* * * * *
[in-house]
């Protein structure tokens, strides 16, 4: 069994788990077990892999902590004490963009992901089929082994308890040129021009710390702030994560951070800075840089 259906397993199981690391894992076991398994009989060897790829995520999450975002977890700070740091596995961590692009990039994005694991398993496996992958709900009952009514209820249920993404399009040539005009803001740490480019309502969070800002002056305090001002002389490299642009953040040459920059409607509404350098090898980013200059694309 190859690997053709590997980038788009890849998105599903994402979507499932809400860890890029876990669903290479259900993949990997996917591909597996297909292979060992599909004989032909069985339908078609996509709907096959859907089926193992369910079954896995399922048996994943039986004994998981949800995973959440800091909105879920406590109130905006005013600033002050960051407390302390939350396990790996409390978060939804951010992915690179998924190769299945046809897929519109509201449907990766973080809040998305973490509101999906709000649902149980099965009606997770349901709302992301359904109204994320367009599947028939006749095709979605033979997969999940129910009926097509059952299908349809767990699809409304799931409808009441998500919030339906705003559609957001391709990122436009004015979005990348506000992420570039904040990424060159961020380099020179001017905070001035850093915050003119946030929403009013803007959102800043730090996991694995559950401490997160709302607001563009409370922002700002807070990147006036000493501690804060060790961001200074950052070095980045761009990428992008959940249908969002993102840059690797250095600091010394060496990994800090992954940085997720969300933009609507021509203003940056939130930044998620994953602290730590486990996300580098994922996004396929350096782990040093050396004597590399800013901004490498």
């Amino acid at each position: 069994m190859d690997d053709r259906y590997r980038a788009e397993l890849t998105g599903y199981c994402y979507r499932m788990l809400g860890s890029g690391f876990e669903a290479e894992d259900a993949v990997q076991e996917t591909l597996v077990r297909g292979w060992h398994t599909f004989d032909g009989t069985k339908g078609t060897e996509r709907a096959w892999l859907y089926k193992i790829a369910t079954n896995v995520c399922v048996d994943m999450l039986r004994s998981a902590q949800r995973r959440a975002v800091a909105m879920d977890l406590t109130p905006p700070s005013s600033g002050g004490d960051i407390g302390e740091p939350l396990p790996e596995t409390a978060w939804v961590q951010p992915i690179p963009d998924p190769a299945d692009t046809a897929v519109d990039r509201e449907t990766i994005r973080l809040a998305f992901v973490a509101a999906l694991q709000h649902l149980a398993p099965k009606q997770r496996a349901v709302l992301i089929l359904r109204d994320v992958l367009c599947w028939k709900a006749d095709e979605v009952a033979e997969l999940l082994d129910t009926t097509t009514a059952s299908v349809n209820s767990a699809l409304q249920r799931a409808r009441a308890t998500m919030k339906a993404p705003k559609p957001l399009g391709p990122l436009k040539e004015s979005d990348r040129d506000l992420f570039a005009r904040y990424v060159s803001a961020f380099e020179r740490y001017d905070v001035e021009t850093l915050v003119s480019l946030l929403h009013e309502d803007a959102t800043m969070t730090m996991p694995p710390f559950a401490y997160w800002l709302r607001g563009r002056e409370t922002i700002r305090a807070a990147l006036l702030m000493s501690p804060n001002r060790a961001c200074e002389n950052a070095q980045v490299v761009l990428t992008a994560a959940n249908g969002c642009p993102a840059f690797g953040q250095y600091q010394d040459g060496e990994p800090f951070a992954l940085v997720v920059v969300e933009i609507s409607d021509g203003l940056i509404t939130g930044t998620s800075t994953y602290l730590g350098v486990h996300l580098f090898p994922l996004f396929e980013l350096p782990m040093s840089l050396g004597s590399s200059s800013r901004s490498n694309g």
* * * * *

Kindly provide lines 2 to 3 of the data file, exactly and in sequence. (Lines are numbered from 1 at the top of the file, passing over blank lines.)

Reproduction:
């Protein structure tokens, strides 16, 4: 069994788990077990892999902590004490963009992901089929082994308890040129021009710390702030994560951070800075840089 259906397993199981690391894992076991398994009989060897790829995520999450975002977890700070740091596995961590692009990039994005694991398993496996992958709900009952009514209820249920993404399009040539005009803001740490480019309502969070800002002056305090001002002389490299642009953040040459920059409607509404350098090898980013200059694309 190859690997053709590997980038788009890849998105599903994402979507499932809400860890890029876990669903290479259900993949990997996917591909597996297909292979060992599909004989032909069985339908078609996509709907096959859907089926193992369910079954896995399922048996994943039986004994998981949800995973959440800091909105879920406590109130905006005013600033002050960051407390302390939350396990790996409390978060939804951010992915690179998924190769299945046809897929519109509201449907990766973080809040998305973490509101999906709000649902149980099965009606997770349901709302992301359904109204994320367009599947028939006749095709979605033979997969999940129910009926097509059952299908349809767990699809409304799931409808009441998500919030339906705003559609957001391709990122436009004015979005990348506000992420570039904040990424060159961020380099020179001017905070001035850093915050003119946030929403009013803007959102800043730090996991694995559950401490997160709302607001563009409370922002700002807070990147006036000493501690804060060790961001200074950052070095980045761009990428992008959940249908969002993102840059690797250095600091010394060496990994800090992954940085997720969300933009609507021509203003940056939130930044998620994953602290730590486990996300580098994922996004396929350096782990040093050396004597590399800013901004490498």
């Amino acid at each position: 069994m190859d690997d053709r259906y590997r980038a788009e397993l890849t998105g599903y199981c994402y979507r499932m788990l809400g860890s890029g690391f876990e669903a290479e894992d259900a993949v990997q076991e996917t591909l597996v077990r297909g292979w060992h398994t599909f004989d032909g009989t069985k339908g078609t060897e996509r709907a096959w892999l859907y089926k193992i790829a369910t079954n896995v995520c399922v048996d994943m999450l039986r004994s998981a902590q949800r995973r959440a975002v800091a909105m879920d977890l406590t109130p905006p700070s005013s600033g002050g004490d960051i407390g302390e740091p939350l396990p790996e596995t409390a978060w939804v961590q951010p992915i690179p963009d998924p190769a299945d692009t046809a897929v519109d990039r509201e449907t990766i994005r973080l809040a998305f992901v973490a509101a999906l694991q709000h649902l149980a398993p099965k009606q997770r496996a349901v709302l992301i089929l359904r109204d994320v992958l367009c599947w028939k709900a006749d095709e979605v009952a033979e997969l999940l082994d129910t009926t097509t009514a059952s299908v349809n209820s767990a699809l409304q249920r799931a409808r009441a308890t998500m919030k339906a993404p705003k559609p957001l399009g391709p990122l436009k040539e004015s979005d990348r040129d506000l992420f570039a005009r904040y990424v060159s803001a961020f380099e020179r740490y001017d905070v001035e021009t850093l915050v003119s480019l946030l929403h009013e309502d803007a959102t800043m969070t730090m996991p694995p710390f559950a401490y997160w800002l709302r607001g563009r002056e409370t922002i700002r305090a807070a990147l006036l702030m000493s501690p804060n001002r060790a961001c200074e002389n950052a070095q980045v490299v761009l990428t992008a994560a959940n249908g969002c642009p993102a840059f690797g953040q250095y600091q010394d040459g060496e990994p800090f951070a992954l940085v997720v920059v969300e933009i609507s409607d021509g203003l940056i509404t939130g930044t998620s800075t994953y602290l730590g350098v486990h996300l580098f090898p994922l996004f396929e980013l350096p782990m040093s840089l050396g004597s590399s200059s800013r901004s490498n694309g």